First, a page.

Review: Kyoto Kitchen Winchester “a dining experience like no other”

For a city of about 45,000 inhabitants, WinchesterThe culinary scene punches way above its weight.

Just walk 10 minutes to discover a strong Asian influence in the former capital, with chains and independent restaurants offering cuisines from across the continent.

Whether you opt for an award-winning curry from Rimjhim or choose to sample what the city’s Nepali community has to offer via Taste of Gurkhas, there’s plenty to excite your taste buds and expand your palate.

But the focus of today’s review is a restaurant that delivers a truly unique dining experience – and the story of how its owner went to great lengths to deliver it.

Earlier this year, Kyoto Kitchen’s Miff Kayum flew over seven hours and 3,500 miles to Toronto to meet and interview its new chef, Paul Onami.

After confirming the capture of her new star man, Miff told me that the chef ranks among the “top five percent” of Japanese cooks in the world – which is no small feat considering the complexity and intricacy of the country’s many styles and disciplines.

At the time, Miff commented that I should come and try her food once the chef was settled. Being an avowed foodie with a soft spot for sushi, I hastily agreed, and for now, that was it.

Fast forward a few weeks and I received a call from a very excited Miff, who told me the chef had exceeded his already high expectations, describing his food as being on a “different level”.

A date was agreed and of course I arrived at the Parchment Street restaurant brimming with excitement for what was to come.

For those of you who have visited Kyoto Kitchen over the years, you already know that the quaint and traditional interior immediately transports you to a remote country on the edge of the South Downs National Park.

Miff served me a Japanese green tea from a kyusu and we talked more in depth about how a chef living and working in Toronto had found himself practicing his craft in this intimate Winchester spot.

He told me that in the post-Brexit and Covid landscape, high-level chefs were rare, and his search had led him to cast his net far and wide in hopes of bringing a high-end dining experience in style south london. of the capital.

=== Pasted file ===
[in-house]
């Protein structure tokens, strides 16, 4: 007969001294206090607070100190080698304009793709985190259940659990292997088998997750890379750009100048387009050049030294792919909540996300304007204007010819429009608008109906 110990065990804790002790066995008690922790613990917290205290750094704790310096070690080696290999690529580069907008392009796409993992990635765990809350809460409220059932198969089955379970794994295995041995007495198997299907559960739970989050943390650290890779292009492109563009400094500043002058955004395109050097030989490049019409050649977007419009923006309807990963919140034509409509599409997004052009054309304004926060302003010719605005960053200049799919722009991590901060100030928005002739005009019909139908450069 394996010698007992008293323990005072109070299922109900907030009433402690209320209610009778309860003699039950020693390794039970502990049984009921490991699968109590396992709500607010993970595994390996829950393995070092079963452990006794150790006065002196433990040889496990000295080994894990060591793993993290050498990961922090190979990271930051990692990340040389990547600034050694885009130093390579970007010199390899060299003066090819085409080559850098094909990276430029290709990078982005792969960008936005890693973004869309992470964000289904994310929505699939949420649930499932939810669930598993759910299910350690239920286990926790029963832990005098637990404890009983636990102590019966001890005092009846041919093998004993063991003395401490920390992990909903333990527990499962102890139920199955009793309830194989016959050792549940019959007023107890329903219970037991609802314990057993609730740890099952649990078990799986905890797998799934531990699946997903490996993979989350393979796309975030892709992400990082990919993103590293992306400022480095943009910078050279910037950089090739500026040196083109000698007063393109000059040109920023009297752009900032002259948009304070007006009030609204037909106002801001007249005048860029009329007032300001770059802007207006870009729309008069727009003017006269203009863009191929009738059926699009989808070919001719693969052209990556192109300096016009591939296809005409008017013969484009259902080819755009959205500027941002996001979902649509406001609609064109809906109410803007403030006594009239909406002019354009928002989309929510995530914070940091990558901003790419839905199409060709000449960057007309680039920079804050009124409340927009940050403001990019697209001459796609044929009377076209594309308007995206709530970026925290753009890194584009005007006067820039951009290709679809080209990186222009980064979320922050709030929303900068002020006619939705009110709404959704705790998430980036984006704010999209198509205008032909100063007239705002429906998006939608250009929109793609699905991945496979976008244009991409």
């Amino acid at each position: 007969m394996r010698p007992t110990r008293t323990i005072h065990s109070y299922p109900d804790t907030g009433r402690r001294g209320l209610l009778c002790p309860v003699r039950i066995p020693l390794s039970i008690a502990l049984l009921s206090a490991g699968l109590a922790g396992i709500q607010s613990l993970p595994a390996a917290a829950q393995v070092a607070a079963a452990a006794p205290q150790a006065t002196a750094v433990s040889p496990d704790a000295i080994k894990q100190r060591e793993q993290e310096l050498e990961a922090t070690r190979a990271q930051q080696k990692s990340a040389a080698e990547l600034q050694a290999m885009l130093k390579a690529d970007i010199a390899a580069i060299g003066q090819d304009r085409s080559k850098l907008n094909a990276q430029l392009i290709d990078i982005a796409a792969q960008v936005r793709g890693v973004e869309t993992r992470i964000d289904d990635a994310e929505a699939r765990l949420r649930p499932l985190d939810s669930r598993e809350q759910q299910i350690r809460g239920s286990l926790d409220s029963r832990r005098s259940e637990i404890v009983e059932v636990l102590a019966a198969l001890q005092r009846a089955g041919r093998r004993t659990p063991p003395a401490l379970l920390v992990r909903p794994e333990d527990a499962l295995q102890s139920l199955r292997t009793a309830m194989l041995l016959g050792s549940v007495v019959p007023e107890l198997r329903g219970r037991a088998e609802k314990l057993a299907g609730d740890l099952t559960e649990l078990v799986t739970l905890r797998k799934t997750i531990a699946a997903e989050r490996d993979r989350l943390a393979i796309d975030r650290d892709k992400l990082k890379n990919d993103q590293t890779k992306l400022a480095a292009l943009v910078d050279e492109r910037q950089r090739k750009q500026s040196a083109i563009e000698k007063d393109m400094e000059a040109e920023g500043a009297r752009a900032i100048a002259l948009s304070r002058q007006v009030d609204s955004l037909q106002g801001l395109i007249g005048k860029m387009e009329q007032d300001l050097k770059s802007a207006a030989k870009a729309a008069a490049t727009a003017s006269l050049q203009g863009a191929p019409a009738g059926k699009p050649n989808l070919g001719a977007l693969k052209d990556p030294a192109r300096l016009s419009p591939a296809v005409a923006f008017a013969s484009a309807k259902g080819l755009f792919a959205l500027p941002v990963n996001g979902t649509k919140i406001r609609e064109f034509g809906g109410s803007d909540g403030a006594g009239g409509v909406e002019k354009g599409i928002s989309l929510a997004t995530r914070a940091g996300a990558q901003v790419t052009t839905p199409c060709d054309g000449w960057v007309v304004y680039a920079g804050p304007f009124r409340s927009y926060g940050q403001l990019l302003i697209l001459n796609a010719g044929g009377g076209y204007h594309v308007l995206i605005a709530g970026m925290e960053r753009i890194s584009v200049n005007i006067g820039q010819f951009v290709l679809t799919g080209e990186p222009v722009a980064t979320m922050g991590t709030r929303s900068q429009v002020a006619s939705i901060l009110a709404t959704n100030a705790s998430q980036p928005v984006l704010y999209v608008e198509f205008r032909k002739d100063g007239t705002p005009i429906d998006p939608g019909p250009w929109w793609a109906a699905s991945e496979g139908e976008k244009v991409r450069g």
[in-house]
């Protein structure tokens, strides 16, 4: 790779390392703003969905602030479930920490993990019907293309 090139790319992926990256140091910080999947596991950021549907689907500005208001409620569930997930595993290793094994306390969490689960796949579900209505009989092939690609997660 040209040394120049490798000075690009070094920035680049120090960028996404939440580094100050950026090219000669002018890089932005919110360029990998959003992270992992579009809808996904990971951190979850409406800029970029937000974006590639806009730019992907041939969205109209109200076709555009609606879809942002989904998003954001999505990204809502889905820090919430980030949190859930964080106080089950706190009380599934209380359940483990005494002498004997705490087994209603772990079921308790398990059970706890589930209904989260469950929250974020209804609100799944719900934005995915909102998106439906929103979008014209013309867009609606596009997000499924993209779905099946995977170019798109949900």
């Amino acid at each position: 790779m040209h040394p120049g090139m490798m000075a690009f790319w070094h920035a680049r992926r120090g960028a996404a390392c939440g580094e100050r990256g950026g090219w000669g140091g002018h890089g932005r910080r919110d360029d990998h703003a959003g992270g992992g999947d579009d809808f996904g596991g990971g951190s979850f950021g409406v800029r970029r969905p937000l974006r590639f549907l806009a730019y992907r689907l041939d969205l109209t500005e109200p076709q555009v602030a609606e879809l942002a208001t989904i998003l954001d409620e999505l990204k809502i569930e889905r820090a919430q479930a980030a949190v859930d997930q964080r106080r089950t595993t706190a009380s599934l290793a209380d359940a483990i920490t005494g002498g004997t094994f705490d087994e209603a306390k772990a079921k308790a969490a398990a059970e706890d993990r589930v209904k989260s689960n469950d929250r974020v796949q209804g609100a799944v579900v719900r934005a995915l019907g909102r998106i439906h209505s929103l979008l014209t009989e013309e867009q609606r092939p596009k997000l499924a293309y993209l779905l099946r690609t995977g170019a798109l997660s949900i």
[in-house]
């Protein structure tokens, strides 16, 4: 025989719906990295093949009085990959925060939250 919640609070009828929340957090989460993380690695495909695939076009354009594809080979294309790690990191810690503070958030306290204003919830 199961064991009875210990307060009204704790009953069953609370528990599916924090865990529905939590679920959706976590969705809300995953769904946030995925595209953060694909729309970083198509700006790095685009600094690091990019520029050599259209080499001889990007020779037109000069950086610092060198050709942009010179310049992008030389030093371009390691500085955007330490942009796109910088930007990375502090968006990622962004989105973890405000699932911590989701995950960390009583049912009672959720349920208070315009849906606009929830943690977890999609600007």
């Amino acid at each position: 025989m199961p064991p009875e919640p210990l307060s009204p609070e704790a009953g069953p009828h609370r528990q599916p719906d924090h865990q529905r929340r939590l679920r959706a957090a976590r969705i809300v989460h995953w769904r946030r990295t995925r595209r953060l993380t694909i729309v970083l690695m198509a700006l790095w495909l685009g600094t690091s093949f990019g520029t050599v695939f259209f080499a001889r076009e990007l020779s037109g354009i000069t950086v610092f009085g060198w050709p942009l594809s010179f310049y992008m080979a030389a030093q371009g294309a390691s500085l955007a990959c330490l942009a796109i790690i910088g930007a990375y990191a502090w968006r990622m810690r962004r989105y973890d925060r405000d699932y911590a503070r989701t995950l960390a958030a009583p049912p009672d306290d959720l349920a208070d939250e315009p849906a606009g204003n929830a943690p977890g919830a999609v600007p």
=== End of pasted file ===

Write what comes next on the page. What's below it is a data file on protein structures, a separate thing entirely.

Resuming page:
Once the chef was suggested to Miff by an agent covering that part of the world, he explained that they shared several video calls together and mostly talked about food for hours.

“But in this industry, the proof is in the pudding,” he said. Miff went on to explain that he had booked an Airbnb in Toronto with his family, where the chef cooked them all a multi-course test meal, from marinade to plating in a small kitchen with just a hot plate. four burners.

“I remember thinking, wow, if he can create that with what he has here, imagine what he could do in a professional kitchen,” he added.

As he spoke, his enthusiasm and passion for the project was palpable. He admitted he took pride in serving the chef’s food and said they had worked hard to refine the menu to best complement the chef’s specialty – Kaiseki cuisine.

Kaiseki is a traditional Japanese multi-course dinner that relies on a selection of skills and techniques, with an emphasis on sourcing local and seasonal ingredients.

READ MORE: First class photos of Winchester and Romsey

The chef’s attention, Miff tells me, has been to add his own modern twist to the style while incorporating as much of the finest Hampshire produce as possible.

After working up an appetite after a long conversation about food, Miff disappeared into the kitchen to grab my first course – kobujime salmon with smoked black cod croquettes.

The seasonal aspect of Kaiseki Cuisine was immediately apparent as the plate was beautifully garnished with an autumn leaf. But as Miff rightly pointed out earlier, the proof is in the pudding.